Neil Duarte's Vino e Cucina d'Italia

COS: Not your traditional winery

Thirty years ago three friends from the Vittoria area of southeastern Sicily were preparing to start their university education. The friends, Giambattista "Titta" Cilia, Giusto Occhipinti and Cirino Strano, were all from wine making families. When Titta's father saw that the three had nothing to do until school started in several months, he gave them several tons of Nero d'Avola grapes and with his help, the three made 1400 bottles of very alcoholic wine. They chose the name COS for their winery name, taking the first letters of each last name. The wine was sold in Palermo and thus began the odyssey resulting today in one of the leading wineries in all of Sicily. In 1985 Cirino chose medicine over winemaking, selling his share to his sister, Pina, who stayed ten years until she left to marry the owner of Ristorante Sakaleo in nearby Scoglitti. For more details, I highly recommend you read Robert Camuto's excellent book on Sicilian wine, Palmento: A Sicilian Wine Odyssey (At Table)

Guisto Occhipinti.
Guisto Occhipinti with the terracotta amphora. PHOTO: Terry Duarte.

Today, COS ( is run by Guisto and Titta, both graduate architects. The company has expanded significantly and now produces approximately 160,000 bottles per year using biodynamic viticulture methods. The facility includes a beautiful inn, Locanda COS, on the grounds of the vineyard/winery. My wife and I stayed at the inn on our visit.

My introduction to COS came from both the aforementioned book by Robert Camuto and a bottle of COS Pithos Rosso that one of our sons had brought back from a visit to Sicily. The wine was excellent and thus during a recent trip to Sicily, we visited the winery. Our host for the tour was owner Guisto Occhipinti who proved to be a passionate and knowledgeable guide and a most hospitable host. The barrel tasting in COS's spacious new earthquake-resistant winery (remember, owners are both architects) was informative and enlightening.

COS is not your traditional winery. As Guisto explained, they have gone away from using smaller French barriques to employing terracotta amphora from Spain, and large Slovenian oak casks. The change was made to reduce the oak contact time and hence stronger oak flavor in the wine, allowing more of the true characteristics of the wine to emerge. Another interesting fact is that COS uses only the natural yeasts for fermentation of its wines.

What were the wines they offered? COS produces both white and red wines in several varieties. The first white we tasted was Rami, an IGT blend of 50 percent Inzolia and 50 percent Grecanico. This wine has a slightly fruity nose and taste plus a smooth finish. It is fermented in concrete tanks for a short period and has an alcohol content of 12 percent. The other white tasted was Pithos Biano, another IGT 12 percent alcohol wine made from 100 percent Grecanico grapes. This wine, however, is fermented in the terracotta amphora for six months and has a muted, background picture of the amphora on its label. The taste was dry and slightly fruity. I don't know much about Grecanico wines, but this was indeed a very nice wine.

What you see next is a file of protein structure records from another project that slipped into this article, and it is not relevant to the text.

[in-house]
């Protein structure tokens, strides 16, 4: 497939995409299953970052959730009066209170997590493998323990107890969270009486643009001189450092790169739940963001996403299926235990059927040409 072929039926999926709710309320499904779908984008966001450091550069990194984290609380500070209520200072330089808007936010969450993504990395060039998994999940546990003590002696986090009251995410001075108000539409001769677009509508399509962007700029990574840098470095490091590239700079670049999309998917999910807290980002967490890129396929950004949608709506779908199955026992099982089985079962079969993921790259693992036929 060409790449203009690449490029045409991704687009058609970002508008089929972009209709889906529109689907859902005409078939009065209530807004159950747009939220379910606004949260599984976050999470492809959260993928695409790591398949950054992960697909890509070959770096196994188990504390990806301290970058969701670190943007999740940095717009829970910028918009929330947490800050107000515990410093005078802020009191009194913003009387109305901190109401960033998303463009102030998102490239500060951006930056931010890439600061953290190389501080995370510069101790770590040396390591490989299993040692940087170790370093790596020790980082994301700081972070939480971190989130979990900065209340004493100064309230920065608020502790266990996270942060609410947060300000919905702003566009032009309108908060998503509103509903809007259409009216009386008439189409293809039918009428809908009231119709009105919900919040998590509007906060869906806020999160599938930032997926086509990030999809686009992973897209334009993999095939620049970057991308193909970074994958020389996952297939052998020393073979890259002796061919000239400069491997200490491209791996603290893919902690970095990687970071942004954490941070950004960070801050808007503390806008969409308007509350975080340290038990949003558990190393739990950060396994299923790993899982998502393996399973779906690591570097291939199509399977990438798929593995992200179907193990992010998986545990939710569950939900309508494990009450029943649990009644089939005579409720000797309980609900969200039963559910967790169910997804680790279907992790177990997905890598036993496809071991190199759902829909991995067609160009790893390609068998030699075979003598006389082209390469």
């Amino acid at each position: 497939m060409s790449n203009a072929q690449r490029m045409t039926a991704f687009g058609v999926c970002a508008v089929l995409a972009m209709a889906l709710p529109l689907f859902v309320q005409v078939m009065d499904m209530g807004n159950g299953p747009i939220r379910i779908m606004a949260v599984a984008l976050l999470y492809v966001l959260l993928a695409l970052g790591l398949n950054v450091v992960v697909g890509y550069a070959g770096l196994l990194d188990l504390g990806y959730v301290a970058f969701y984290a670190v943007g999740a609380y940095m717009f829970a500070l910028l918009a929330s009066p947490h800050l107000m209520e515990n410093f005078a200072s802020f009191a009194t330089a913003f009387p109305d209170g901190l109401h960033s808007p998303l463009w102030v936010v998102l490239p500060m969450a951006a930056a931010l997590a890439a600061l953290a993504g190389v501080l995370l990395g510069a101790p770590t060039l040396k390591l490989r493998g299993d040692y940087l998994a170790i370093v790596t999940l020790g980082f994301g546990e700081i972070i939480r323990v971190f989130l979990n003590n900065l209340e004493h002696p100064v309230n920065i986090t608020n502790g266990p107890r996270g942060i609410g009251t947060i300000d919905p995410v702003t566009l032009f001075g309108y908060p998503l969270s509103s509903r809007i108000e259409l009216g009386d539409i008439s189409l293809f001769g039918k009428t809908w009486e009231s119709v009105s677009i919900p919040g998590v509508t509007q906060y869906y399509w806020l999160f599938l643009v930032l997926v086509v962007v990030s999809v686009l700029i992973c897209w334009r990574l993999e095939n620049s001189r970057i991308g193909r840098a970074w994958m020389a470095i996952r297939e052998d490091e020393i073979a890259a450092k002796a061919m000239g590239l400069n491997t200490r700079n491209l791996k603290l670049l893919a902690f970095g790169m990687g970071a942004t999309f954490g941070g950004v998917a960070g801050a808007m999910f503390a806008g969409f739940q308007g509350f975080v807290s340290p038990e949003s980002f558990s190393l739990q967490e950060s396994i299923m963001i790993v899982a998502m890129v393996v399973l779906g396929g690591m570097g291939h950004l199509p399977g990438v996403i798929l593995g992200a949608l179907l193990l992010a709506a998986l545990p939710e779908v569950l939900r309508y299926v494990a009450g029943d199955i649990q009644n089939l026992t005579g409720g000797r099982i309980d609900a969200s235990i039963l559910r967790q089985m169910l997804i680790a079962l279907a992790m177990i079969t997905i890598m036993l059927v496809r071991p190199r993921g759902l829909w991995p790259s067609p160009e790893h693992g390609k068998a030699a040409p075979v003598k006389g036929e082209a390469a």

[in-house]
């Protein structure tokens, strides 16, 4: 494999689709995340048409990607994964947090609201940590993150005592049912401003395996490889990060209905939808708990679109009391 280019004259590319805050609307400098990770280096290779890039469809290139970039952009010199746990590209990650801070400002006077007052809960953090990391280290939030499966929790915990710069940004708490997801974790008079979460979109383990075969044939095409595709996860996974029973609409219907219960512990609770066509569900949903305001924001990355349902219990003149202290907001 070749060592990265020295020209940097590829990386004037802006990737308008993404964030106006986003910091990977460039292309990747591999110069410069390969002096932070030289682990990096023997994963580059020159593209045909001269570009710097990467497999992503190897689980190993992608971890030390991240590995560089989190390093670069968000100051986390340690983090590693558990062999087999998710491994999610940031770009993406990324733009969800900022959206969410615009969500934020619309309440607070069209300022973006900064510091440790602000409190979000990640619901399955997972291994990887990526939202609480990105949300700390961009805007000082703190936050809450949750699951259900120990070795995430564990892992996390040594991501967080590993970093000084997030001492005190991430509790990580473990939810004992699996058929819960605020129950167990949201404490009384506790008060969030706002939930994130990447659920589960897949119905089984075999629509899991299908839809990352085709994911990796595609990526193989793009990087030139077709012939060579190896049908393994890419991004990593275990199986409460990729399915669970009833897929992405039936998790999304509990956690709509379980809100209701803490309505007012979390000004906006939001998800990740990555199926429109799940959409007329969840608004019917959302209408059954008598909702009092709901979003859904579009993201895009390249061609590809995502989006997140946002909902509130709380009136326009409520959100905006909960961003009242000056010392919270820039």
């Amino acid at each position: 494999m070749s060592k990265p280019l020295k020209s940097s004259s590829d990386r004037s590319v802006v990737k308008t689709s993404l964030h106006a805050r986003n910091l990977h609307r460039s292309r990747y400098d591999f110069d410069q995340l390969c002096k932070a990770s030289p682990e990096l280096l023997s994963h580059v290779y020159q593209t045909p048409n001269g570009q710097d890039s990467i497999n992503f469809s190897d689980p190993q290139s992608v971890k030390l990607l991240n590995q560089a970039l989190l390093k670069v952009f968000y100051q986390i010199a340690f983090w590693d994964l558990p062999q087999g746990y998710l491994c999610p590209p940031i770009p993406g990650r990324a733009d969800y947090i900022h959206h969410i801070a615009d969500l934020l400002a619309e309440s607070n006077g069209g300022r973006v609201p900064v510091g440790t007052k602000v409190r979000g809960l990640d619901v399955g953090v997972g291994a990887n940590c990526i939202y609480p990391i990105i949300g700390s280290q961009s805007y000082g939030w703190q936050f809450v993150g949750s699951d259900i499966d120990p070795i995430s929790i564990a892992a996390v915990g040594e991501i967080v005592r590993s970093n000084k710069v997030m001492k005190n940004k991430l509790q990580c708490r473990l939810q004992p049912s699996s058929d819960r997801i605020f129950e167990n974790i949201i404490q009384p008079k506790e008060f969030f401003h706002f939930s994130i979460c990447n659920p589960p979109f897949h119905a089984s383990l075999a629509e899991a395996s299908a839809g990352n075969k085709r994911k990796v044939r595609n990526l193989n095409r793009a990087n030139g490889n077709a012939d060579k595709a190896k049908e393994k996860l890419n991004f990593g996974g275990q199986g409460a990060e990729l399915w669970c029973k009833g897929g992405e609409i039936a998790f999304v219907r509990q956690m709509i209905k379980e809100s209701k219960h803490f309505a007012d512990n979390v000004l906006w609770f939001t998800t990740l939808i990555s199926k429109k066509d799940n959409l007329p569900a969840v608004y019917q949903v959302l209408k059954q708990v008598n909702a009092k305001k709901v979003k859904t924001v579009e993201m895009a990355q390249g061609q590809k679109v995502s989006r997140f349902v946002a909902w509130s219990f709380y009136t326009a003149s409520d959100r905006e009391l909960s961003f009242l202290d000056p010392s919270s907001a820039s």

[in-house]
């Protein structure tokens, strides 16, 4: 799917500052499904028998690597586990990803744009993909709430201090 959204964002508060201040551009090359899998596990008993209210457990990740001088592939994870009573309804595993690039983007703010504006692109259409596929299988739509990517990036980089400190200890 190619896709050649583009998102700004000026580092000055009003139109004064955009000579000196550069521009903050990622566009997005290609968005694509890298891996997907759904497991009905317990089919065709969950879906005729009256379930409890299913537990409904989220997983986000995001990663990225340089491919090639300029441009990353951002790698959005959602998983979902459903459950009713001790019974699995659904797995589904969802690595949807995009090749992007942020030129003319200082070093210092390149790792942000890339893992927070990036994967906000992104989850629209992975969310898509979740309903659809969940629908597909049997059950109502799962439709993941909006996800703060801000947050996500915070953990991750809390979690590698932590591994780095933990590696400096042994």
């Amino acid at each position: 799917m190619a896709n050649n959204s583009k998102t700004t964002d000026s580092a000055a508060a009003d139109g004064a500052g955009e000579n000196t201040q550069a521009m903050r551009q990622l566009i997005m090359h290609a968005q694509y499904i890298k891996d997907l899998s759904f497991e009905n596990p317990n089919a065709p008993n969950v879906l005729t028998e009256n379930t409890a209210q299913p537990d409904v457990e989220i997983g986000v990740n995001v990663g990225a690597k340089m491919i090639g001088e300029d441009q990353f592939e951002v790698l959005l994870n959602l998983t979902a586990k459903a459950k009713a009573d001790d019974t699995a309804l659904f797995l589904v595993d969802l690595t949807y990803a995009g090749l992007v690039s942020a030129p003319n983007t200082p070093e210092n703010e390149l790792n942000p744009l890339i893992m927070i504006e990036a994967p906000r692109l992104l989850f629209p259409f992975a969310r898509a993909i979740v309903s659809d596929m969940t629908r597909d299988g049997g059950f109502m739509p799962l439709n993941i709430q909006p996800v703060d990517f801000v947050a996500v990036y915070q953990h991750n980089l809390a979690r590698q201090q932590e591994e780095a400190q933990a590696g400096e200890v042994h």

Cos winery and vineyards. PHOTO: Terry Duarte.
Moving to the red wines, COS offers a variety of wines made from traditional Sicilian grapes. The wine area of Vittoria is famous for the only DOCG wine on the island, Cerasuolo Di Vittoria. COS was one of the first to produce this wine, and their Cerasuolo is a 60 percent Nero d'Avola and 40 percent Frappato blend. COS ages the two separately with the Nero d'Avola in Slovenian oak casks and the Frappato in concrete tanks. After separate ageing of nine to fifteen months, the wine is blended and aged a further six months in the bottle. The finished product is a superb medium wine with 13 percent alcohol where the Frappato softens the Nero d'Avola, giving Cerasuolo a wonderfully smooth finish. We were privileged to taste a 1996 COS Cerasuolo at a dinner and it was fantastic. I rate this wine a 92.

Another red wine sampled was the Pithos Rosso, an IGT blend of 60 percent Nero d'Avola and 40 percent Frappato. This wine, however, is aged in the terracotta amphora which produces a different, somewhat stronger taste. Assuming Guisto is correct in his opinion that the true characteristics of the grapes are reflected in amphora fermented wines, Pithos Rosso is the real deal. I would not choose one over the other or compare the Cerasuolo to Pithos Rosso. However, if you prefer a stronger taste, I recommend the Pithos Rosso which I also rated at 92.

At an excellent and informal lunch hosted by Guisto in the dining room we tried other COS wines, including a 100 percent Frappato which was excellent. I don't remember if we also tried COS's Nero Di Lupo (literally "the black wolf"), a 100 percent Nero d'Avola that is made in a combination of terracotta amphora and concrete tanks. However, I did purchase a bottle of this and other COS wines to bring back home.

COS is represented in North America by Domain Select Wine Estates ( You will enjoy your purchase of any of these COS wines.

One last item is worth mentioning. We drove into Scoglitti and ate at Ristorante Sakaleo on our first night at COS. It is a pure seafood operation that may be the best such restaurant in which I have ever had the pleasure of dining. Owner Pasquale Ferrara owns a fishing boat which he uses to provide fresh seafood daily to his restaurant. From the "crudo" antipasti to the secondo (main course) of sole and giant shrimp, the food was exquisite. If you ever visit the area, do not miss a meal at Sakaleo.

July, 2011

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